Robson grins. A been-there, done-that sort of grin. I think he privately believes Keegan would be wise to consult him now and again. Or at any rate that it is crazy for a new England manager to disregard those who know international football inside out. "You do have to be your own man," he says. "I took over from Ron Greenwood, a great tactician, but I didn't ask for tactical advice. What I did do, when we qualified for Mexico in 1986, I invited Ron to the FA to tell me about World Cup football. How do you handle the players for five weeks, when normally you have them for three days?

"And Ron told me that you have to be certain of their characters, find out the sort of people they are. If you have a good character and a not- so-good character, of similar footballing quality, take the good one. Glenn should have, would have, looked at that last year. Then you have to put the right people in the right bedrooms. They can be cliquey - try to break up the cliques. Ron told me about keeping them occupied, so we took books. We asked each player what he liked to read. Cowboys and Indians? Autobiographies? What sort of films did they like? Walt Disney? Laurel and Hardy? The lads like to gamble. Shilton was mad on horses, so was Robson. So we produced a video and had racing evenings, with Shilton as the bookie.

"We taught them how to handle the press. Then there was sunbathing. Do you let them? Bobby Charlton tells me a wonderful story about Sir Alf. He wouldn't let the players sunbathe, so Bobby went to him. `Alf,' he said. "I'm going to have to play in the sun for an hour and a half. I'll burn me bald head. I need to get a bit of sun on it gradually.' That's sensible, isn't it? We also had to be sure we were taking good tourists. Not lads who would want to go home after two weeks, saying `the wife's on the phone, the baby's sick.' You couldn't do that in war, could you? I'm off. The baby's sick. And you're going to war in the World Cup."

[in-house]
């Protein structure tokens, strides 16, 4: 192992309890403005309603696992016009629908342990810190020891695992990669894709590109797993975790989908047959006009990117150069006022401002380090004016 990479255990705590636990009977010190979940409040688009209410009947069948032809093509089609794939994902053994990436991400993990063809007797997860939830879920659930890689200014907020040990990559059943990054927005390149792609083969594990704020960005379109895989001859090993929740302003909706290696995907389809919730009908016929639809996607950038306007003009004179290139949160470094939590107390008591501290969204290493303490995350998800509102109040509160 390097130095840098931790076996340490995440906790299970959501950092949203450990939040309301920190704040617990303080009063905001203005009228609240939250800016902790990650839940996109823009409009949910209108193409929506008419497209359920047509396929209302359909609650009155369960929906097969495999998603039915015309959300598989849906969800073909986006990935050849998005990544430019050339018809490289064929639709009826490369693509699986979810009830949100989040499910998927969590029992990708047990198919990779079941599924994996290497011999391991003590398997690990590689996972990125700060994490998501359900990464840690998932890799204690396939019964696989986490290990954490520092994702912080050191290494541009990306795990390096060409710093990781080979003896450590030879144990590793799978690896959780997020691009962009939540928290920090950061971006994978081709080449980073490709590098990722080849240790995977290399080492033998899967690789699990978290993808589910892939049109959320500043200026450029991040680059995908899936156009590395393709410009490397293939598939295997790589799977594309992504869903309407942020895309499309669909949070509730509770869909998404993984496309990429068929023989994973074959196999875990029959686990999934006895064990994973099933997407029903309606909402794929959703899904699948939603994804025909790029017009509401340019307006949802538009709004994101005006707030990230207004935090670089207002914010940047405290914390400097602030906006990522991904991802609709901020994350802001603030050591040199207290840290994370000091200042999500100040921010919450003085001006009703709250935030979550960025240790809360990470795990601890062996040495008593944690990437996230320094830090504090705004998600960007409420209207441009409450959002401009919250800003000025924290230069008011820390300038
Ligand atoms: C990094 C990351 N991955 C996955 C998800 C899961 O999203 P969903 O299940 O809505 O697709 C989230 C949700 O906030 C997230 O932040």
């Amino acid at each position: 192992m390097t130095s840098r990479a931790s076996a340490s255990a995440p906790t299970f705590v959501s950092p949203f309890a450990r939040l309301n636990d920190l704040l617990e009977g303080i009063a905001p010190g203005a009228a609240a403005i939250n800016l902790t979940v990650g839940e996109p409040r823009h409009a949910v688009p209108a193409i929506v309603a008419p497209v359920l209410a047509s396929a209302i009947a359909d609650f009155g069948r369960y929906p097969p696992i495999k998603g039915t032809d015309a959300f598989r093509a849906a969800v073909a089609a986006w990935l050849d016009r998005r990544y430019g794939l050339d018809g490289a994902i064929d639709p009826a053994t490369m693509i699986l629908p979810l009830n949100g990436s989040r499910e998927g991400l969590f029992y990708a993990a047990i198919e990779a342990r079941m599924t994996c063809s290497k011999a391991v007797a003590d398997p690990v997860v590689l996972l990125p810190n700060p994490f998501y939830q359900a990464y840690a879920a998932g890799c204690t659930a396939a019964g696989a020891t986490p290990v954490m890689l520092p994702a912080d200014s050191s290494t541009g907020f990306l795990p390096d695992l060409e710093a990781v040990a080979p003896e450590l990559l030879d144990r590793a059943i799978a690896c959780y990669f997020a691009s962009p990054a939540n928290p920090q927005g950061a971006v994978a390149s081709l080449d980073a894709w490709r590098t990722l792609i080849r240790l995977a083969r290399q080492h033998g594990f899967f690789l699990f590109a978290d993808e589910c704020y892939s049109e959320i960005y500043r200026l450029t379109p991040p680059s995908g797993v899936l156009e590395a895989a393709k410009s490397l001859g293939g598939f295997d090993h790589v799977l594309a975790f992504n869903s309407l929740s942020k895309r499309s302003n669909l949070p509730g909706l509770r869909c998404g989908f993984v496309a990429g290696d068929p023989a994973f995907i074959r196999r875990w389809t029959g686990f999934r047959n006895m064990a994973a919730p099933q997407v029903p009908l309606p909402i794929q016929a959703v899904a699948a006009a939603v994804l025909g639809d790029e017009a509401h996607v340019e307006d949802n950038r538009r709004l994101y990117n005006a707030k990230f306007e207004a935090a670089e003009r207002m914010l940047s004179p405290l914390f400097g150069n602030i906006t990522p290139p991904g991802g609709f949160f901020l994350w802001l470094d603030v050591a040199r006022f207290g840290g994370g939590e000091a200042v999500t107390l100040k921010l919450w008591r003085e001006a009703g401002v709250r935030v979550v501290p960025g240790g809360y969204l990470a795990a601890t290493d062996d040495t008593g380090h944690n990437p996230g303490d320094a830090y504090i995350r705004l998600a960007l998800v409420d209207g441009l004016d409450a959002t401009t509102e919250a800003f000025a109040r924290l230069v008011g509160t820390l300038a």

To extend the analogy, Bobby Robson's men were ambushed in 1986 by Maradona. The Hand of God incident still rankles greatly, and Robson talks about it at length. I feel like a therapist as he damns Fifa for choosing an inexperienced Tunisian referee to officiate in the Azteca Stadium, in front of 114,000 people, and recalls how he turned to Don Howe in astonishment, as Maradona ran back to the centre spot. "We were at stocking-top height. We saw the handball clearly. I said to Don, `the ref hasn't seen it, he's given a goal!' And Don said, `no ...'"

As for 1990, Robson is certain that England would have beaten Argentina in the final. "I'd have staked everything I owned on it. They weren't the Argentina of four years before." But it was not to be, and his eight-year reign fizzled out in acrimony, for word had leaked out before the World Cup that Robson, denied an assurance that he would be offered an extension to his contract, had accepted a job with PSV.